Finally, the honeyed diples come to complete the sweet Christmas scenery. They come from the Peloponnese; this is a crispy sweet made of thin pastry in pretty shapes that are dipped in honey and sprinkled with ground walnuts.


The stuffed turkey and the slaughtering of the hog

The turkey, stuffed with chestnuts, raisins, and pine nuts, is one of the most popular dishes you can taste at the Christmas table. In truth, of course, the custom is imported from other regions of Europe, where they used to cook pheasant, goose, turkey and peacocks for the festivities.

A more Greek custom is the slaughtering of the hog (otherwise called γουρουνοχαρά, meaning hog-joy), that traces its roots back to ancient Greece; at the time, the process had a cathartic or purgatorial character – like a sacrifice for the gods. Therefore, in Greece, before adopting the turkey custom, we had the slaughtering of the hog. The hog was bred at home throughout the year and, during the festive season, families would gather at each others’ home successively and slaughter one hog per day. The process took special care, as did the roasting, which was succeeded by an endless feast. Today, the custom is still alive in Icaria, as well as certain parts of Thessaly.


The breaking of the pomegranate and the podariko

The breaking of the pomegranate is a custom born in the Peloponnese and spread throughout Greece. In the past, people observed it almost religiously (especially in the province) because they thought it brought money and luck; however, today, it is not so popular. According to the custom, on New Year’s Day, after going to church and before entering the house, the owner of the house should take a pomegranate out of their pocket and break it by throwing it on the ground. Entering the house should be done right foot first; while, when the pomegranate is broken, they should utter the wish out loud: “May the new year be full of health, happiness and joy; and may our pockets be full of gold coins – as many as the seeds of the pomegranate!”

The podariko, on the other hand, is a custom observed to this day and has a symbolic meaning, as it is believed to bring luck, happiness and wealth to the owners of the house. Thus, the first person to visit the house after the change of the year and utter their wishes is the one to make the podariko. Upon the visitor’s entry to the house, the lady of the house should offer coffee and sweets if she wants the wishes to come true; the sweet on offer is usually spoon sweet (most often, quince). Even to this day, in many parts of Greece, the owners of the house ask beforehand a young child (a boy, if the house if full of girls – or vice-versa) to perform the podariko; the logic behind this is that a child’s wishes are innocent – free of envy or cunning.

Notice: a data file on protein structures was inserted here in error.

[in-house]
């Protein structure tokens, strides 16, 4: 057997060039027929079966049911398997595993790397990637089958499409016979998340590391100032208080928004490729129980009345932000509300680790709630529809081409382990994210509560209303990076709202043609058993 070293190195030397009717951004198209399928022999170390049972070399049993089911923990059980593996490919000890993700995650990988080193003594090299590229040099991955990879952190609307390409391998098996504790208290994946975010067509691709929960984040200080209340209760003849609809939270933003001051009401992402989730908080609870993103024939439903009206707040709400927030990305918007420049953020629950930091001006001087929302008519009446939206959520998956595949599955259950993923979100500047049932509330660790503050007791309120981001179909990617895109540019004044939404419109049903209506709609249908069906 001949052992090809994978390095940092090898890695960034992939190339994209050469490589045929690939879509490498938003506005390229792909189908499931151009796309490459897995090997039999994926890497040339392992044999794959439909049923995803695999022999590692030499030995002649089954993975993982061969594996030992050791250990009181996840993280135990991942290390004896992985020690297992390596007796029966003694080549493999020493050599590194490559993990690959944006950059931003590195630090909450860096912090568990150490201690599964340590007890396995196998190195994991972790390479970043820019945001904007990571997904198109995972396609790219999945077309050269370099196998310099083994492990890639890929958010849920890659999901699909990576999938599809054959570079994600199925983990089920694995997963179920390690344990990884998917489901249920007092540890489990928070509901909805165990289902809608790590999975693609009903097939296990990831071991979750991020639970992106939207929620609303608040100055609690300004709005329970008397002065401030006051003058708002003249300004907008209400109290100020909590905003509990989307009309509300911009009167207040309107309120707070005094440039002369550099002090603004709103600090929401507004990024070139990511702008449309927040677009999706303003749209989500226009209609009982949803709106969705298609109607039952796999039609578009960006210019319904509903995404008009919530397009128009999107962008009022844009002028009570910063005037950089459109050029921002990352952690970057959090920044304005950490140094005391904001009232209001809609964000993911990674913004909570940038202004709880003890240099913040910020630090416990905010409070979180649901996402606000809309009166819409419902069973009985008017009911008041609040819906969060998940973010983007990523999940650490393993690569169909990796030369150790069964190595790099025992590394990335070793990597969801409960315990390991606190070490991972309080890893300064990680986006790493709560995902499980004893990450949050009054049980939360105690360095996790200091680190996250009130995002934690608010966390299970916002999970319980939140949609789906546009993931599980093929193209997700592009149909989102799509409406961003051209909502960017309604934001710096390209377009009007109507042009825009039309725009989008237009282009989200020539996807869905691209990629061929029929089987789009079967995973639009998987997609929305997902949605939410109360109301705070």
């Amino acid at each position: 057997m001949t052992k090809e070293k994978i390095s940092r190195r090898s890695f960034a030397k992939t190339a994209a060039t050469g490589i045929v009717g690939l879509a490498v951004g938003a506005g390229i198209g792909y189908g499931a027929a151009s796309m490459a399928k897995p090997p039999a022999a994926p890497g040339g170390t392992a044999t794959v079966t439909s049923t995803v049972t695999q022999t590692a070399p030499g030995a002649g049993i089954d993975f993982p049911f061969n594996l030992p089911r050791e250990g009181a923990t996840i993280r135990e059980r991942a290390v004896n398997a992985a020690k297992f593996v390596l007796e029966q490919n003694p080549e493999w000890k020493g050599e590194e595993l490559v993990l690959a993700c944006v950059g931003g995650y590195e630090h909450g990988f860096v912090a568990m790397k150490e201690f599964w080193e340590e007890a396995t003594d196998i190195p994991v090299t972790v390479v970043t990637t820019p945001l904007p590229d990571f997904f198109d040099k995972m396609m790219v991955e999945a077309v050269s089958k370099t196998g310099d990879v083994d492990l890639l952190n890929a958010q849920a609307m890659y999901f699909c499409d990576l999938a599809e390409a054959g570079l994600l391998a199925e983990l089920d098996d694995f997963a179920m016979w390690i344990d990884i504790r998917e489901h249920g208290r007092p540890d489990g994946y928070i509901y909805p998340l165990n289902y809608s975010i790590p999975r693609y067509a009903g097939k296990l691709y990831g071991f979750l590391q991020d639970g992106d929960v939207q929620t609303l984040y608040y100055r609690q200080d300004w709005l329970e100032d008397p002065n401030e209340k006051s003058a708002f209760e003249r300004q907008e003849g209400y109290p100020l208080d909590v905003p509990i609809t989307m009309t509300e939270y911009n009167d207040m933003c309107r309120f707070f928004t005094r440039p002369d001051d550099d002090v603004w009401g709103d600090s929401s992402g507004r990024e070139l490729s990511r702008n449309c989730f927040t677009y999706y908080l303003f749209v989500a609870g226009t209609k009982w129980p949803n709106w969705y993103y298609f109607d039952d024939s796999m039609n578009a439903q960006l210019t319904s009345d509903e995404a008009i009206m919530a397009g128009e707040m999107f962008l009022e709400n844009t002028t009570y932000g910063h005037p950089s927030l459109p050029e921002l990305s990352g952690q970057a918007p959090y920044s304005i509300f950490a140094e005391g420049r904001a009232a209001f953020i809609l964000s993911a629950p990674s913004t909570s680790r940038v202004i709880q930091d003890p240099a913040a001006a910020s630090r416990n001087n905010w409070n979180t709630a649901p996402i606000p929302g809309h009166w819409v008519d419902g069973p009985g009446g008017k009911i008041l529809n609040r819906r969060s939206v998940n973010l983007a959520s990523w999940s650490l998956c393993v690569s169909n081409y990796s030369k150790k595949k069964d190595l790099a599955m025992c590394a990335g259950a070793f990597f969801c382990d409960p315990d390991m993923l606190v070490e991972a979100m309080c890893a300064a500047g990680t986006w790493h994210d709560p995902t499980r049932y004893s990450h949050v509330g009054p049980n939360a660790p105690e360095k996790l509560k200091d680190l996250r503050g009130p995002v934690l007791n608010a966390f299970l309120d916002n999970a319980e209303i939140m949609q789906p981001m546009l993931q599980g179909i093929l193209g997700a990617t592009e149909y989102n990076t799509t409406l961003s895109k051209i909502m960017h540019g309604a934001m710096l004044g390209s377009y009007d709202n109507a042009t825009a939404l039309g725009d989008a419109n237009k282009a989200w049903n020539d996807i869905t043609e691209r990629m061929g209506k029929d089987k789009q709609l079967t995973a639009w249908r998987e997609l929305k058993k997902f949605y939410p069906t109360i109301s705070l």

The hanging of the socks

Traditionally, (in contrast to most other countries) here in Greece, Santa Claus does not visit us on Christmas Eve but on New Year’s Eve! Therefore, all children, having sent him a letter with their desires, proceed to hang empty socks with name tags above the fireplace; so that, when entering from the chimney, the saint can fill them with candy, chocolate and money. If the house does not have a fireplace, like in the old days, the place of the Christmas socks are on the Christmas tree; and so the saint will leave the rest of the presents below the tree on New Year’s Eve.


Τhe kallikantzaroi

The kallikantzaroi are a very old tradition here in Greece; and, in various regions of the country, at this time of year, many particular customs connected to them are revived. There are innumerable legends (both spoken and written) about them, some of which constitute childhood memories, since the stories our grandmothers told us during this time of year were indubitably full of these strange creatures of nature.

So, according to tradition, these tiny malevolent ugly goblins show up every Christmas and run around the house all night, causing trouble and stealing sweets, wine and fruit. Afterword, their mischief complete, they start singing and dancing madly, causing little children to be afraid to leave the house. The kallikantzaroi, who dwell in the depths of the earth all year long, seize the opportunity to surface and wreak havoc during the twelve days of Christmas (December 25th to January 6th) – that is, between the birth of Christ (Christmas) and his baptism and the consecration of the waters (Epiphany/Theophany) – before they return underground. Tradition claims that they are vicious creatures and wish to cause harm upon surfacing; however, they are considered to be so frivolous and silly that they just make minor mischief, without causing serious trouble to the house.